Friday, October 09, 2009

The uninsured, by county, by voting   posted by Razib @ 10/09/2009 07:43:00 PM

The New York Times has a piece, The Divided States of Health Care:
Those who lack health insurance now are far more likely to live in states that usually vote Republican — the states whose senators and representatives are least likely to support a law to extend coverage.

That would seem to indicate that Republican constituents are the ones who would most benefit from passage of universal health insurance coverage. But an analysis of Congressional districts within those states indicates that those without health insurance are much more likely to live in strongly Democratic Congressional districts. Many of those contain large minority populations with relatively low incomes.

This is not a surprising finding. Some of the most Democratic districts due to variables of race & income are in "Red States." The text alludes to more granular analysis, but it doesn't show up in the graphics, which is focused on the state level. But the county level data is freely available from the Census. To the left is a map of uninsured (those 18-64) by county. It does seem to me that state regulations or policies have some influence, look at the Pennsylvania-Ohio border with Kentucky and West Virginia, and Pennsylvania's border with New York. Culturally the Appalachian areas of Pennsylvania are extensions of West Virginia. Or look at the Missouri-Iowa border. But we can do more than just look at maps. Let's compare the county-by-county variation against other metrics. For example, how about voting for this year's Nobel Peace Prize recipient in the fall of 2008. What's the correlation?

I was a little surprised when I got a correlation of -0.33. That is, a negative correlation for voting for Barack Obama and proportion of uninsured on the county level. This assumes a level of linearity which really isn't there when you look more closely. You can see in the scatterplots at the bottom of this post, but let's just go with the linear for the moment so I can stick to correlations; you can correct by looking at the loess curves later on. Here are some other correlations with the proportion uninsured in each county (most of the dta are from the American Community Survey 2005-2007 of the Census, the "Foreign Born Males" data are for males over the age of 18):

-.36 - White (not Latino)
0.07 - Black (not Latino)
0.48 - Latino
0.43 - Foreign Born Males
-.29 - Age
-.24 - Median Household Income (2006)
-.15 - Median Home Value (2006)

I was a little curious about the lack of correlation with health insurance for blacks, but this from the Census clears it up:
At 89.4 percent, non-Hispanic Whites were more likely to have health insurance coverage than any other racial group. Those reporting 'some other race' were the least likely to have coverage, 66.0 percent [most of 'some other race' are probably Latino -Razib]. The health insurance coverage rates for the remaining single-race groups fell in that range - 85.5 percent for Asians, 83.8 percent for Native Hawaiians and Other Pacific Islanders, 82.0 for Blacks, and 68.4 percent for American Indians and Alaska Natives. The health insurance coverage rate for Hispanics was 68.5 percent.

This includes both private health insurance and public health insurance (Medicaid) for those under 65. Look at the map for those at or below 200% of the poverty rate. It looks like Medicaid is covering many people in the Black Belt, while regions in Appalachia which aren't quite as destitute in northern Alabama and Mississippi are relatively underinsured. The Census also reports that those ages 18-24, and 25-34, have coverage rates of 71.4 and 73.3 respectively, before jumping up to nearly 81% in the 35-44 range. For non-citizens the rate is around 50%.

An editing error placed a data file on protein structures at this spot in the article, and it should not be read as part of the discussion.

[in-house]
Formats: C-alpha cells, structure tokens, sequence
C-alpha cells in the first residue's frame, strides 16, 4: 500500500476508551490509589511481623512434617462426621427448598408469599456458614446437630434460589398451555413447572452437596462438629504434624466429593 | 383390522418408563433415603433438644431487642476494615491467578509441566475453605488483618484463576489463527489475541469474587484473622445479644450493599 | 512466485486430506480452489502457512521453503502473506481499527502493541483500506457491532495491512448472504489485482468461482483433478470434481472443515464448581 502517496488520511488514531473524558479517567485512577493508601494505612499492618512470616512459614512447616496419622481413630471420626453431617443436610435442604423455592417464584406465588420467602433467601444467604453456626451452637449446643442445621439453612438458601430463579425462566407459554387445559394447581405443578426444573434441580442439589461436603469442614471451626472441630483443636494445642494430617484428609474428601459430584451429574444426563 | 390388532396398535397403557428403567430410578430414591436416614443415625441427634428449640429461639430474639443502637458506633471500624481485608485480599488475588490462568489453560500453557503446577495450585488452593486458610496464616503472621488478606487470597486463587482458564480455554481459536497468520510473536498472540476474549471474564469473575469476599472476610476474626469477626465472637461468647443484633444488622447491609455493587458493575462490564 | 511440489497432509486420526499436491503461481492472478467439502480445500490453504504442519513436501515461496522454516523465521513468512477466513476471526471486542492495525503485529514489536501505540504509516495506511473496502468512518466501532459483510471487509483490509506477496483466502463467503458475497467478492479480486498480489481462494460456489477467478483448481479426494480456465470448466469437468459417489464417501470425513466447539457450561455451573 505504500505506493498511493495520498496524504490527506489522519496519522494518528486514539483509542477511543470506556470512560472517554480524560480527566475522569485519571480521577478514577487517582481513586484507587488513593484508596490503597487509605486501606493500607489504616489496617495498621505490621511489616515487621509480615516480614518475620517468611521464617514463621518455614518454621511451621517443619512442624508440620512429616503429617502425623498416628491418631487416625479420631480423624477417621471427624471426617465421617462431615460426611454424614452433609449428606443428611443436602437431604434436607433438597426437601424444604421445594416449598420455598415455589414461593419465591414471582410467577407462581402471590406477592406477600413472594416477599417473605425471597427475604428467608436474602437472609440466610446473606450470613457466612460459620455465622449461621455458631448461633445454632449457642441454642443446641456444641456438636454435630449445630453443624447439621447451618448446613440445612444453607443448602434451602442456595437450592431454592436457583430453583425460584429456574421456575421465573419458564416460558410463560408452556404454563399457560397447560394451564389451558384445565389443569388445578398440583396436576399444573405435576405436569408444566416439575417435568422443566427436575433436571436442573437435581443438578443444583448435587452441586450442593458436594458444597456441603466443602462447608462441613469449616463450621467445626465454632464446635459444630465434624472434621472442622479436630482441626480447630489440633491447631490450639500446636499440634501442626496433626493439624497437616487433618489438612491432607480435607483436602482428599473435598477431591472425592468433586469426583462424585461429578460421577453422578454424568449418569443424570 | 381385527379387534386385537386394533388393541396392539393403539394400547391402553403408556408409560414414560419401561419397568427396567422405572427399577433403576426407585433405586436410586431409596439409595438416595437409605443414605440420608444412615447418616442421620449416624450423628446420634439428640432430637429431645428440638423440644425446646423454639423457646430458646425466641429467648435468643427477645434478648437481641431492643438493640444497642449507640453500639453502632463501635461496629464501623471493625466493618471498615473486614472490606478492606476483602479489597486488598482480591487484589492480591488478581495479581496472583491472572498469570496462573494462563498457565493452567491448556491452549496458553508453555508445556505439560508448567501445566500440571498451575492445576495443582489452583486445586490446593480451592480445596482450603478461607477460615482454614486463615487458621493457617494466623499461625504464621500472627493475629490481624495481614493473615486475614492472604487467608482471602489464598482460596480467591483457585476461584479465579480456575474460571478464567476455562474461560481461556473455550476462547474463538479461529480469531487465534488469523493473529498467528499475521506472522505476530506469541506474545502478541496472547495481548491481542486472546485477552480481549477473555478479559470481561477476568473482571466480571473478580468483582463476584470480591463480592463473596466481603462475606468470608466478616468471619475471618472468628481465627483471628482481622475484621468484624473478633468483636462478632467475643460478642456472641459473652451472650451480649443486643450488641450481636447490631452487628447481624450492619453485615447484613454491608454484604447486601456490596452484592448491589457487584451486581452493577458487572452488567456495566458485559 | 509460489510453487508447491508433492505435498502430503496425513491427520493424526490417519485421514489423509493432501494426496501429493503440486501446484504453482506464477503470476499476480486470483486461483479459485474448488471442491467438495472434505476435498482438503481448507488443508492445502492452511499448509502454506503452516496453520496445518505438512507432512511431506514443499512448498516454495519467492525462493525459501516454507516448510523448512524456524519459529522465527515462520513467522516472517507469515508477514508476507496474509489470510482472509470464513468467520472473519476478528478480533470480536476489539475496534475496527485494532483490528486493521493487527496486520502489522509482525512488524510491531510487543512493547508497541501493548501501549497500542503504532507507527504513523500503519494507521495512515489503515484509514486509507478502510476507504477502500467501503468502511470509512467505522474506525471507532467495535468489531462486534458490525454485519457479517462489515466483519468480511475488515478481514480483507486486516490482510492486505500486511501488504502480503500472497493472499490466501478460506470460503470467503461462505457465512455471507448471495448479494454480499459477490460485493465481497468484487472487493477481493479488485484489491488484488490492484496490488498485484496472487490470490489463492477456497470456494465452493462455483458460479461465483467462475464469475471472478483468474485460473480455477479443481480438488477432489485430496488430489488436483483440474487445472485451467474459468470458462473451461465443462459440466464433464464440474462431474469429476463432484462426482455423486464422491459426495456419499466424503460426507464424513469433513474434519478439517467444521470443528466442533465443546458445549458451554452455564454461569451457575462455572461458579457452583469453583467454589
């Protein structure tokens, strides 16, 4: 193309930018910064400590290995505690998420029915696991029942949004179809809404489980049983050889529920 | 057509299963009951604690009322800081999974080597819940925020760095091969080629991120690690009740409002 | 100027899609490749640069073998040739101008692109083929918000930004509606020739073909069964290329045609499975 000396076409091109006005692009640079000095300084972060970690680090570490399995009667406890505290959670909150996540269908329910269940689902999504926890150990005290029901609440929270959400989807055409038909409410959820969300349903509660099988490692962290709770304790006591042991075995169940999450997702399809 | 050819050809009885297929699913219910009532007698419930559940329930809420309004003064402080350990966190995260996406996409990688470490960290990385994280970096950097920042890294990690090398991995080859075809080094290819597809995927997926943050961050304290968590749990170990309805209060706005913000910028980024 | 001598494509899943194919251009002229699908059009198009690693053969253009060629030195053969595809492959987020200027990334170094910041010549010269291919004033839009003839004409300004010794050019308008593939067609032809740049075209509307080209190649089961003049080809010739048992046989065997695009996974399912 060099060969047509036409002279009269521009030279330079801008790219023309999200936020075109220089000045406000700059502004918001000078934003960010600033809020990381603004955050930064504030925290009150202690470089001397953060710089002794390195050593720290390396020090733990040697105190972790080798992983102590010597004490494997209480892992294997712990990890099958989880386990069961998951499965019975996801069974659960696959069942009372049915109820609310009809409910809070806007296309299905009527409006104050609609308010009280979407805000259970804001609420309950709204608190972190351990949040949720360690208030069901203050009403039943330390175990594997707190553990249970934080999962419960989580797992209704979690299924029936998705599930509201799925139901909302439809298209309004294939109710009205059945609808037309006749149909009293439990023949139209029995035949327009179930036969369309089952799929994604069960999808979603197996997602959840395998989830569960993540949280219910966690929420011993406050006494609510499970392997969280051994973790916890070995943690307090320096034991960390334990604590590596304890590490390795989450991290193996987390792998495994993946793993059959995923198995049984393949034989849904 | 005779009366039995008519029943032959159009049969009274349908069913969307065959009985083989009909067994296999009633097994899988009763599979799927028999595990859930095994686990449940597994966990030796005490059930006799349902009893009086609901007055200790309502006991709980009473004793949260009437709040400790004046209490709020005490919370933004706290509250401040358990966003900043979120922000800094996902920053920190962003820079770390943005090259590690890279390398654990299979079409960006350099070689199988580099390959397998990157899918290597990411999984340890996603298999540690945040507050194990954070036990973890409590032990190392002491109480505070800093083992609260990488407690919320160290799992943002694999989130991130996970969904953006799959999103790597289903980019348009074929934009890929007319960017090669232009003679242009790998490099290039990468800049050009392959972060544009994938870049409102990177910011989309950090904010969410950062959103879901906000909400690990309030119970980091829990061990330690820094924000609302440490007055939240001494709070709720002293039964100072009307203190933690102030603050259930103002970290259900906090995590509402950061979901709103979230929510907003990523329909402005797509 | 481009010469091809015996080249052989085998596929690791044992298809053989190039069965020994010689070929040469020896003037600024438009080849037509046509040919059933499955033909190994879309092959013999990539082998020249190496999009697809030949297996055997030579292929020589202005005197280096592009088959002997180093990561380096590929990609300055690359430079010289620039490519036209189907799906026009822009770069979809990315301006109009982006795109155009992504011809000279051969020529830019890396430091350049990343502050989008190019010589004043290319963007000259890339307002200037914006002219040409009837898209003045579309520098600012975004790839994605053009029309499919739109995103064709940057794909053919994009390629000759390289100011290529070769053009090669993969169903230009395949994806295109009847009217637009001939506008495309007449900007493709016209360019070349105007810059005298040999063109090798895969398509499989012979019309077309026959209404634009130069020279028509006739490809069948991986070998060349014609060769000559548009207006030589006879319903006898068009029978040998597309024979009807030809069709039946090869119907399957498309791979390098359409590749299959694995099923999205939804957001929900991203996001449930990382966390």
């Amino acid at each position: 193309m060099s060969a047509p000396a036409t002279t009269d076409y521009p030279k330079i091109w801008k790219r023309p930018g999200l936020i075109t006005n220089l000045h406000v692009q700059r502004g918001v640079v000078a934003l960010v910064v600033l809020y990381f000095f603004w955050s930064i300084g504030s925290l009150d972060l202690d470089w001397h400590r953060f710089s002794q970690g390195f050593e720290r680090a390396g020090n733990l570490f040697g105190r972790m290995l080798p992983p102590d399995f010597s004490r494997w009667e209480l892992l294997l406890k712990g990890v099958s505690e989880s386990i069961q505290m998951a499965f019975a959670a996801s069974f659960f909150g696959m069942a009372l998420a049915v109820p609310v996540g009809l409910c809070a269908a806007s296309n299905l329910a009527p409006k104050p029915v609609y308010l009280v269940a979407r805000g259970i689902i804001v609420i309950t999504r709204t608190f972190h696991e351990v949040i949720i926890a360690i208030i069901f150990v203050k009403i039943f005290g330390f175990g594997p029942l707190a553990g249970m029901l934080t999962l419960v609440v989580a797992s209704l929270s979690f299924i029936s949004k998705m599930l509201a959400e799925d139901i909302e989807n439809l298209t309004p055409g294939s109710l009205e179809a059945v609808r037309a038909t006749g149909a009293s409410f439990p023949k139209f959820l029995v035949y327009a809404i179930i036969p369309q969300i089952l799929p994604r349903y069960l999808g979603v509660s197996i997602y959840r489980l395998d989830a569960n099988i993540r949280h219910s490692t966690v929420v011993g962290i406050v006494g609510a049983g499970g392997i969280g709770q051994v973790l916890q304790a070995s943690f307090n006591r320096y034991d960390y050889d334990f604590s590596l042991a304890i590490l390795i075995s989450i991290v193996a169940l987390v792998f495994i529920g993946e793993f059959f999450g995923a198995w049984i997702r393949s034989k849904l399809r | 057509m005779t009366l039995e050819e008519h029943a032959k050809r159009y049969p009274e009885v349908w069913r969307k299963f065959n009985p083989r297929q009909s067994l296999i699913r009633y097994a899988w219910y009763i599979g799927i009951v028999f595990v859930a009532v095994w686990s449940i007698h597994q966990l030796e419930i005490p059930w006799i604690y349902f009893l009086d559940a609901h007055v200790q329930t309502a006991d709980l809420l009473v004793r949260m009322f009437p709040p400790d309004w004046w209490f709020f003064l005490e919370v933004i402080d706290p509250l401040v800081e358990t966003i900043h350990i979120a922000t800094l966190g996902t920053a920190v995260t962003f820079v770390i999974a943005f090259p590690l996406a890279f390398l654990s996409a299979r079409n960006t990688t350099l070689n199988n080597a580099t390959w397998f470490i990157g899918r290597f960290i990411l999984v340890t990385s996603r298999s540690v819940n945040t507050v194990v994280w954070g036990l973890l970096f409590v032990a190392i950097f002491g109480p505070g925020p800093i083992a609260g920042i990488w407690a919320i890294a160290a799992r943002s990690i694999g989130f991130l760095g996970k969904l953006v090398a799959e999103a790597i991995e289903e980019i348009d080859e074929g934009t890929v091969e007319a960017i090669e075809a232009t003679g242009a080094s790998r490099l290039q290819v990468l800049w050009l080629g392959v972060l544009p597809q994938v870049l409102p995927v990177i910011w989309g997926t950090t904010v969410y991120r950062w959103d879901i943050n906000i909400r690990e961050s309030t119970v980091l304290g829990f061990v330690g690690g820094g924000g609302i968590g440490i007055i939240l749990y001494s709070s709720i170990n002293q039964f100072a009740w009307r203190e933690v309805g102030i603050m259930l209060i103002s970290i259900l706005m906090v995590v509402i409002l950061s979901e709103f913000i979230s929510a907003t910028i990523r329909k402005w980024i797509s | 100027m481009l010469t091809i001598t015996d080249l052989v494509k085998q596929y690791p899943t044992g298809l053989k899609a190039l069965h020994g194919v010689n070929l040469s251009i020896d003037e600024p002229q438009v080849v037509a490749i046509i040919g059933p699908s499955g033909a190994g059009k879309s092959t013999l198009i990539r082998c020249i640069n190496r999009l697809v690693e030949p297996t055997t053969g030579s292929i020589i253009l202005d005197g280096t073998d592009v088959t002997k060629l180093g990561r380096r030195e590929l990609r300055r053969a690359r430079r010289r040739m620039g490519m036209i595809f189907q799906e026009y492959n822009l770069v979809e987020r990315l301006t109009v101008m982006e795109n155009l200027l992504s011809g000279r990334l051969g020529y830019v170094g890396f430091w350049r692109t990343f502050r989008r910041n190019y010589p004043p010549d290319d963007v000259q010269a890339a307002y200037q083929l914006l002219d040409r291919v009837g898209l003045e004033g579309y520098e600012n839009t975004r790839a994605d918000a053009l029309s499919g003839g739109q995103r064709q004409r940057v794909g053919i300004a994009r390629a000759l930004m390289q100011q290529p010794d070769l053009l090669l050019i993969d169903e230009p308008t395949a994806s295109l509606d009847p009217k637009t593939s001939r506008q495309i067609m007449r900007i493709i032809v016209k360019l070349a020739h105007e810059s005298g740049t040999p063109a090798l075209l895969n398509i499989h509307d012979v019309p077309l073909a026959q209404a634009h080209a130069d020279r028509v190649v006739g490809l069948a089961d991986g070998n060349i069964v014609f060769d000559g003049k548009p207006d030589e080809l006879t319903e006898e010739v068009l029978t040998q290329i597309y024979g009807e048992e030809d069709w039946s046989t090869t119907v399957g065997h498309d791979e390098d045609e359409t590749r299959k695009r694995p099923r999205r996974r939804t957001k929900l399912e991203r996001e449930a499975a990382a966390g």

How about limiting the data set to those counties where 90% of the population is white, not hispanic. That leaves 1477 counties in the data set.

-.48 - Obama
-.30 - Income
-.12 - Home Value

As you can see, in very white counties the inverse relationship between proportion uninsured and proportion voting for Barack Obama holds. I played around with limiting geographically. In New England and Tennessee there's no correlation between voting for Obama and insurance rates. But New England had really uniform voting. Tennessee might be a special case where lower insurance coverage rates among blacks are at play. In California and Texas the lack of insurance among Latinos positive correlations between voting for Obama and underinsurance, but only on the order of ~0.10.

I'm a little confused by these results. You can get the original data as a csv and see if I switched the sign or did something wrong. I wouldn't be surprised. My general model though is that this is a case of:

1) The Dems tending to get high and low socioeconomic status groups (not necessarily the super-rich, but the middle and upper-middle class college-educated).

2) The poor get insurance through Medicaid. And public sector workers and small business people of approximately same incomes are likely to differ in their insurance rates (public sector workers are overwhelmingly insured from what I know).

3) Democratic leaning states have more robust insurance systems for the poor. Take a close look at some of the inter-state differences on the borders; rather stark. In a lot of data county level variation doesn't give you a sense of state borders, especially those dictated by latitude or longitude. Not so here.

Here are the some plots.

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